JUNE 9, 1953
OSAKA, Japan—When we reached Osaka Wednesday evening I felt exactly as though I were driving into Chicago. So many smoke stacks were pouring smoke all over the City, and I was told that this was the industrial Chicago of Japan.
After a press conference, we went down to the grill for dinner because it was so late and when we came back to our rooms, they brought us the first real mail to come to us from the U.S., most of it was written on the 27th of May and with no reference to any news received from us except for a post card sent from Wake Island. It looks as though mail took very nearly a week between the U.S. and Japan. It is good to have some news at last, however, because I was beginning to feel very far away.
My last day in Kyoto was a most interesting one. We started off by visiting the most famous handicraft shops, the Kawashima factory where they do Tsuzure embroidery. The most expensive thing about the Japanese women's costume is the obi. An obi often costs far more than a kimono. One very beautiful obi which we watched a man weaving, the head of the factory told me would take a month and a half to finish. He showed us the beautiful pieces of material all made by hand and worth 60 or 70 thousand yen, in fact the simplest and cheapest kind of material in the room was 9000 yen. Afterwards they took us to a small family owned machine factory. They had four looms. The setting up was done by hand but the women or men just watched for broken threads, the machine did all the rest. Lovely material was being made for kimonos.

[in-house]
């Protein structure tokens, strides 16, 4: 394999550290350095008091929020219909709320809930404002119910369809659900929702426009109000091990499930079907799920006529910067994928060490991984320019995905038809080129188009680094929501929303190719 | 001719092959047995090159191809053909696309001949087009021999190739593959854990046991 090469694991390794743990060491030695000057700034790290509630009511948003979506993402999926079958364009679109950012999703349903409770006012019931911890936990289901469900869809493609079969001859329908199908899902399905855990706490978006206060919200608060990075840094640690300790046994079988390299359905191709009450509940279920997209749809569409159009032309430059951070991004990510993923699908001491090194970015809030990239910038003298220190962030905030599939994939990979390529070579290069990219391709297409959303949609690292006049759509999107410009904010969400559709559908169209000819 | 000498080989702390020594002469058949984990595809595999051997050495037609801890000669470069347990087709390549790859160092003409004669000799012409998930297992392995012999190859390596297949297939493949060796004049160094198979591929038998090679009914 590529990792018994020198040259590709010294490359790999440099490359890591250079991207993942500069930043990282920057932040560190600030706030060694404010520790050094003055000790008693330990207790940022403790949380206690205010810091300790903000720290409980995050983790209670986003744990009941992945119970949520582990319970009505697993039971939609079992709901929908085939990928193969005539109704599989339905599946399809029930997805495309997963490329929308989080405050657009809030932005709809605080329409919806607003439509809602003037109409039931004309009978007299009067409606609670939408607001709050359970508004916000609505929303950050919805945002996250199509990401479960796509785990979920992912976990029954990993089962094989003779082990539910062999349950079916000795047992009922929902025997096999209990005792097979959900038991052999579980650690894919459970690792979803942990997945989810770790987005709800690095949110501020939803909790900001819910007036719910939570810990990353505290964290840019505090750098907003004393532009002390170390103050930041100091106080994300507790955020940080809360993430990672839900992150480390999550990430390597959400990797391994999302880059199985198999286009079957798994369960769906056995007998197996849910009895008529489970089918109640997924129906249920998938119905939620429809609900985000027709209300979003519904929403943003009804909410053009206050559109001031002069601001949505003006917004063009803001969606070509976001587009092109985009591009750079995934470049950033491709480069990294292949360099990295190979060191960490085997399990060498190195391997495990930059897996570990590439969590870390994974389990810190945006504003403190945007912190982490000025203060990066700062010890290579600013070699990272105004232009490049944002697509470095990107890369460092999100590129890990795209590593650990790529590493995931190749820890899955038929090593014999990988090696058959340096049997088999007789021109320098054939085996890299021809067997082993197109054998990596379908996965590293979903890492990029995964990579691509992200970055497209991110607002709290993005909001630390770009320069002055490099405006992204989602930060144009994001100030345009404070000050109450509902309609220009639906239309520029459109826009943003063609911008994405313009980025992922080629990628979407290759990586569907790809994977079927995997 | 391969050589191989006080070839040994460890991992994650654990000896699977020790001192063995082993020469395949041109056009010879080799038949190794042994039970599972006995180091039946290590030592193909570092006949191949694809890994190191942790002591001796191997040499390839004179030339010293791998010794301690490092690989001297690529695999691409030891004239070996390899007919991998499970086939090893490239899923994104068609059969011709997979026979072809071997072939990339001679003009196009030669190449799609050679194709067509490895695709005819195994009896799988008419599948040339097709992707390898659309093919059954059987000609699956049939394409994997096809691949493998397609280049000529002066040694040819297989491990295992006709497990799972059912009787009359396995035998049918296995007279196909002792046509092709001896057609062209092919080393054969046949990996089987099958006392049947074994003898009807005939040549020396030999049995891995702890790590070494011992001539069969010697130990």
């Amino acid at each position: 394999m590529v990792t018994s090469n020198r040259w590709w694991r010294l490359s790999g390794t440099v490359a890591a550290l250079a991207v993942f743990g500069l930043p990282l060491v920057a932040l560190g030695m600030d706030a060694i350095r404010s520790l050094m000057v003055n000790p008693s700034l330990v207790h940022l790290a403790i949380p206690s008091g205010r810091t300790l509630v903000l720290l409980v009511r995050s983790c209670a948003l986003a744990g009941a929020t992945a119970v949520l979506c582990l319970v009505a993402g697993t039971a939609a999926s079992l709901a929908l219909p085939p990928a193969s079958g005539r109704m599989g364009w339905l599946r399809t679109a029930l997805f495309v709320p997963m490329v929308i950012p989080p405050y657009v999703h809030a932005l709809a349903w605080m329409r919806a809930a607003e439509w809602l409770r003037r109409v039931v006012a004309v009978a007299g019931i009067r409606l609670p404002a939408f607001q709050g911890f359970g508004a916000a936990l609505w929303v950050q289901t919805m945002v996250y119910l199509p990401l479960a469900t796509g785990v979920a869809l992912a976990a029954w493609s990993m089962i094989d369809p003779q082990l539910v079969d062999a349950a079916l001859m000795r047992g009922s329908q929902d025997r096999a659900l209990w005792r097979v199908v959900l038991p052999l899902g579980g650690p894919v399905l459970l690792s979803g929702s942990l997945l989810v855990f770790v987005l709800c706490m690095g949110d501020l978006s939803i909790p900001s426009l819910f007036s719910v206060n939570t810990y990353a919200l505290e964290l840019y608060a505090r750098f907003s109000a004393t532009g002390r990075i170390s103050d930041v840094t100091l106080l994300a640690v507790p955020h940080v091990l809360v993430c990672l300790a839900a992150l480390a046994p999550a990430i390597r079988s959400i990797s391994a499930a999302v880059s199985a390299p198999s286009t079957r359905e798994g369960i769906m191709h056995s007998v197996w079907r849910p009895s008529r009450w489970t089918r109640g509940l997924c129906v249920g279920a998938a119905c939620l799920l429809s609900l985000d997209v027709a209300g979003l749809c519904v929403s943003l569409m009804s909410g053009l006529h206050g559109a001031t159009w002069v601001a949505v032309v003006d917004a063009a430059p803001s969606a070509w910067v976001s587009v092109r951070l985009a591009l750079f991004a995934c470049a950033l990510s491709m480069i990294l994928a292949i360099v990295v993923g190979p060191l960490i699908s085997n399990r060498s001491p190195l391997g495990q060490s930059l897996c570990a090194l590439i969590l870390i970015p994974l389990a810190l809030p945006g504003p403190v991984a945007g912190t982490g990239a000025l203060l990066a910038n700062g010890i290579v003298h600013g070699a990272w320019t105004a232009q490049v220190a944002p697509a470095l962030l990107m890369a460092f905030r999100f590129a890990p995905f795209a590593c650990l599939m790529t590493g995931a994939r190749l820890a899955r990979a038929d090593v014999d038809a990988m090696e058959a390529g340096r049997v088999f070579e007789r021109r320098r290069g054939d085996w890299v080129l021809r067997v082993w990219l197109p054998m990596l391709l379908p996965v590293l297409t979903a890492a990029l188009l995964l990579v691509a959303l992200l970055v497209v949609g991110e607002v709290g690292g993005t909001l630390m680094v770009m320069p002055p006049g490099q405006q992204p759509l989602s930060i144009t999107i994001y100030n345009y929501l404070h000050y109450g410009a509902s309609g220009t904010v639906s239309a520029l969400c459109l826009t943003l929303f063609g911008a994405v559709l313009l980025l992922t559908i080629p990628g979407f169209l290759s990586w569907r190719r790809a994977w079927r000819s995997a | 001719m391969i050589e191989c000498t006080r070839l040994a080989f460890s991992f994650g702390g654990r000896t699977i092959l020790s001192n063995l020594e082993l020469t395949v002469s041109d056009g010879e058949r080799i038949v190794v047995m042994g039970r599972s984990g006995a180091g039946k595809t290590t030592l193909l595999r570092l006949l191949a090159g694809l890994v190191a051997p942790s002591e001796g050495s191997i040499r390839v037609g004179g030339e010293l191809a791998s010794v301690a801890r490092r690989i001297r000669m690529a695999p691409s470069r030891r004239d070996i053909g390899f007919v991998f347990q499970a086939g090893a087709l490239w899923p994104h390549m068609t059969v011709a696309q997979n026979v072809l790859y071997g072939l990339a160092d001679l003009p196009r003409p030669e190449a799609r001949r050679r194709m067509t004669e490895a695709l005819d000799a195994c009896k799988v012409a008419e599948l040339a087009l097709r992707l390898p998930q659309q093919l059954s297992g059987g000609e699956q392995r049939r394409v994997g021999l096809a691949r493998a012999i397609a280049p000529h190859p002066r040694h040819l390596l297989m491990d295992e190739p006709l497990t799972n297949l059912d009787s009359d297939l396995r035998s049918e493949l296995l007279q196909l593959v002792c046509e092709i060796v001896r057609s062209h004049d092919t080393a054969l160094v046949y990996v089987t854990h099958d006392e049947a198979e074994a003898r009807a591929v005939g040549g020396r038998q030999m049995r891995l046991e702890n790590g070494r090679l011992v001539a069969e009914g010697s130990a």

This factory was clean and neat and though the cooking arrangements for the workers were crowded into the same room as the looms, they looked fairly adequate and there was a feeling of well-being in the house.
The last house we visited was very poor. There were only two looms, not owned by the workers but rented so that their labor paid for the borrowing of the machines and the material which went into their work. This left them very little more than bare subsistence. They had dug pits under the weaving machines because the ceiling was too low to set them up on the floor. The water came from a well in the back of the house, which is used by four families living right around, and three privies were within a stone's throw of the well. They told me, however, that typhoid was not an illness that they really dreaded there. Tuberculosis was the one that took the heaviest toll.
Having to take off your shoes wherever you go keeps these homes cleaner than you would expect but there is no doubt about it that conditions such as I have described are not what you would call good working conditions and wherever they are in the world, we should make an effort to eliminate them.